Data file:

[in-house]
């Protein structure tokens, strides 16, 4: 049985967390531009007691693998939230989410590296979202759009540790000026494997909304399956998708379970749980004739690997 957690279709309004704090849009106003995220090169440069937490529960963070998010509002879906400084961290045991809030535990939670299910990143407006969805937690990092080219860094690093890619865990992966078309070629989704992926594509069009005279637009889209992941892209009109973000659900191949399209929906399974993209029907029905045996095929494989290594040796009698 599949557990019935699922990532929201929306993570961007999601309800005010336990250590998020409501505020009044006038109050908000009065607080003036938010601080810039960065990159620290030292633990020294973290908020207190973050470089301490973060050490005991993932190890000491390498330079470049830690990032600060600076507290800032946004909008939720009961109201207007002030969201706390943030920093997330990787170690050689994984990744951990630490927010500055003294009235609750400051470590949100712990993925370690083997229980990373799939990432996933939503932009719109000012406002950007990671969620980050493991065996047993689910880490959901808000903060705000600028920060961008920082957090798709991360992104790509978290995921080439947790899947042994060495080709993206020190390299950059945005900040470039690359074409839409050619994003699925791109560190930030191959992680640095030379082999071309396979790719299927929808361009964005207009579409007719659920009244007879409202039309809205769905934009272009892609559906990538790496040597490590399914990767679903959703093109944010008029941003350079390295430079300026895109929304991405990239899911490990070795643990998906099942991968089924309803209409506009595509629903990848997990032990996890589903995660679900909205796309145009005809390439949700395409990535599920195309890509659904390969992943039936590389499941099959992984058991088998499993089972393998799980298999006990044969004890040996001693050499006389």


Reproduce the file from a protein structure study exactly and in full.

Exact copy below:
[in-house]
């Protein structure tokens, strides 16, 4: 049985967390531009007691693998939230989410590296979202759009540790000026494997909304399956998708379970749980004739690997 957690279709309004704090849009106003995220090169440069937490529960963070998010509002879906400084961290045991809030535990939670299910990143407006969805937690990092080219860094690093890619865990992966078309070629989704992926594509069009005279637009889209992941892209009109973000659900191949399209929906399974993209029907029905045996095929494989290594040796009698 599949557990019935699922990532929201929306993570961007999601309800005010336990250590998020409501505020009044006038109050908000009065607080003036938010601080810039960065990159620290030292633990020294973290908020207190973050470089301490973060050490005991993932190890000491390498330079470049830690990032600060600076507290800032946004909008939720009961109201207007002030969201706390943030920093997330990787170690050689994984990744951990630490927010500055003294009235609750400051470590949100712990993925370690083997229980990373799939990432996933939503932009719109000012406002950007990671969620980050493991065996047993689910880490959901808000903060705000600028920060961008920082957090798709991360992104790509978290995921080439947790899947042994060495080709993206020190390299950059945005900040470039690359074409839409050619994003699925791109560190930030191959992680640095030379082999071309396979790719299927929808361009964005207009579409007719659920009244007879409202039309809205769905934009272009892609559906990538790496040597490590399914990767679903959703093109944010008029941003350079390295430079300026895109929304991405990239899911490990070795643990998906099942991968089924309803209409506009595509629903990848997990032990996890589903995660679900909205796309145009005809390439949700395409990535599920195309890509659904390969992943039936590389499941099959992984058991088998499993089972393998799980298999006990044969004890040996001693050499006389």